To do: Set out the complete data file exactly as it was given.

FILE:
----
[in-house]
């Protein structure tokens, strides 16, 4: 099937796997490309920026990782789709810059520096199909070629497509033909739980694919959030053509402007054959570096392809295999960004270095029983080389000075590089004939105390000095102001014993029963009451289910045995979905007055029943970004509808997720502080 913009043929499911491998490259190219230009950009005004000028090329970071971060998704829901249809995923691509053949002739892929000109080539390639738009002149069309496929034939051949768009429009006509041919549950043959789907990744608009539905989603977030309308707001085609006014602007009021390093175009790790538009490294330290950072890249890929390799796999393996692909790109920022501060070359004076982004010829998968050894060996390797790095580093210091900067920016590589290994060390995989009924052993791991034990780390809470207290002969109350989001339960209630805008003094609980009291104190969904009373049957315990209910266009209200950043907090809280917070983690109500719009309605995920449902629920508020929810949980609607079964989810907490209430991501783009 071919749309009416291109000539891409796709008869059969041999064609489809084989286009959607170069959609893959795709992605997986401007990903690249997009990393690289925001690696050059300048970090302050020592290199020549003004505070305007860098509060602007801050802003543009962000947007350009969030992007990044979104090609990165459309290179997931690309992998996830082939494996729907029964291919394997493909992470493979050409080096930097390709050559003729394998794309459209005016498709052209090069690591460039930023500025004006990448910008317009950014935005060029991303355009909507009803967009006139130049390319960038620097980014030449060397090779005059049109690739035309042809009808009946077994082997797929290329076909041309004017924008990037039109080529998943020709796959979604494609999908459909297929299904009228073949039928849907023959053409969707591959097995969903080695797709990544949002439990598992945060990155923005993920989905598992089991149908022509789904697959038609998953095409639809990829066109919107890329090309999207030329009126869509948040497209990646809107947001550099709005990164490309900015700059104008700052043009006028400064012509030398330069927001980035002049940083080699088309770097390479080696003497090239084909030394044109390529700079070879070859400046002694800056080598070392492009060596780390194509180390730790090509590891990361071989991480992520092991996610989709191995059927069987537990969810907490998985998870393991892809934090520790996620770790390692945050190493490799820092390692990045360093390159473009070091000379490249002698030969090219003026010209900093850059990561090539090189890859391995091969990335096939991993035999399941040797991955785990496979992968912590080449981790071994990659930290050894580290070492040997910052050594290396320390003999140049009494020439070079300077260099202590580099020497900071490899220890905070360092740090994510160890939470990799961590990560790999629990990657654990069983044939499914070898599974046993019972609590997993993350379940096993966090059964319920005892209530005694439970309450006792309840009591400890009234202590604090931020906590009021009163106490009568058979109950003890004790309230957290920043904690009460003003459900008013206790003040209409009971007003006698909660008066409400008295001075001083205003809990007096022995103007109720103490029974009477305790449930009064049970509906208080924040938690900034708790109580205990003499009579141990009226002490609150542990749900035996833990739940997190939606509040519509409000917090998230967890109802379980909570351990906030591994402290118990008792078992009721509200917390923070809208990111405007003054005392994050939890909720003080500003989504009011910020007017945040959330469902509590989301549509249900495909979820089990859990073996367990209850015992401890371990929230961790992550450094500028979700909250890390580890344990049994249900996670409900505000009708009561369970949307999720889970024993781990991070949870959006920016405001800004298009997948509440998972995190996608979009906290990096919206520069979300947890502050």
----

[in-house]
């Protein structure tokens, strides 16, 4: 099937796997490309920026990782789709810059520096199909070629497509033909739980694919959030053509402007054959570096392809295999960004270095029983080389000075590089004939105390000095102001014993029963009451289910045995979905007055029943970004509808997720502080 913009043929499911491998490259190219230009950009005004000028090329970071971060998704829901249809995923691509053949002739892929000109080539390639738009002149069309496929034939051949768009429009006509041919549950043959789907990744608009539905989603977030309308707001085609006014602007009021390093175009790790538009490294330290950072890249890929390799796999393996692909790109920022501060070359004076982004010829998968050894060996390797790095580093210091900067920016590589290994060390995989009924052993791991034990780390809470207290002969109350989001339960209630805008003094609980009291104190969904009373049957315990209910266009209200950043907090809280917070983690109500719009309605995920449902629920508020929810949980609607079964989810907490209430991501783009 071919749309009416291109000539891409796709008869059969041999064609489809084989286009959607170069959609893959795709992605997986401007990903690249997009990393690289925001690696050059300048970090302050020592290199020549003004505070305007860098509060602007801050802003543009962000947007350009969030992007990044979104090609990165459309290179997931690309992998996830082939494996729907029964291919394997493909992470493979050409080096930097390709050559003729394998794309459209005016498709052209090069690591460039930023500025004006990448910008317009950014935005060029991303355009909507009803967009006139130049390319960038620097980014030449060397090779005059049109690739035309042809009808009946077994082997797929290329076909041309004017924008990037039109080529998943020709796959979604494609999908459909297929299904009228073949039928849907023959053409969707591959097995969903080695797709990544949002439990598992945060990155923005993920989905598992089991149908022509789904697959038609998953095409639809990829066109919107890329090309999207030329009126869509948040497209990646809107947001550099709005990164490309900015700059104008700052043009006028400064012509030398330069927001980035002049940083080699088309770097390479080696003497090239084909030394044109390529700079070879070859400046002694800056080598070392492009060596780390194509180390730790090509590891990361071989991480992520092991996610989709191995059927069987537990969810907490998985998870393991892809934090520790996620770790390692945050190493490799820092390692990045360093390159473009070091000379490249002698030969090219003026010209900093850059990561090539090189890859391995091969990335096939991993035999399941040797991955785990496979992968912590080449981790071994990659930290050894580290070492040997910052050594290396320390003999140049009494020439070079300077260099202590580099020497900071490899220890905070360092740090994510160890939470990799961590990560790999629990990657654990069983044939499914070898599974046993019972609590997993993350379940096993966090059964319920005892209530005694439970309450006792309840009591400890009234202590604090931020906590009021009163106490009568058979109950003890004790309230957290920043904690009460003003459900008013206790003040209409009971007003006698909660008066409400008295001075001083205003809990007096022995103007109720103490029974009477305790449930009064049970509906208080924040938690900034708790109580205990003499009579141990009226002490609150542990749900035996833990739940997190939606509040519509409000917090998230967890109802379980909570351990906030591994402290118990008792078992009721509200917390923070809208990111405007003054005392994050939890909720003080500003989504009011910020007017945040959330469902509590989301549509249900495909979820089990859990073996367990209850015992401890371990929230961790992550450094500028979700909250890390580890344990049994249900996670409900505000009708009561369970949307999720889970024993781990991070949870959006920016405001800004298009997948509440998972995190996608979009906290990096919206520069979300947890502050």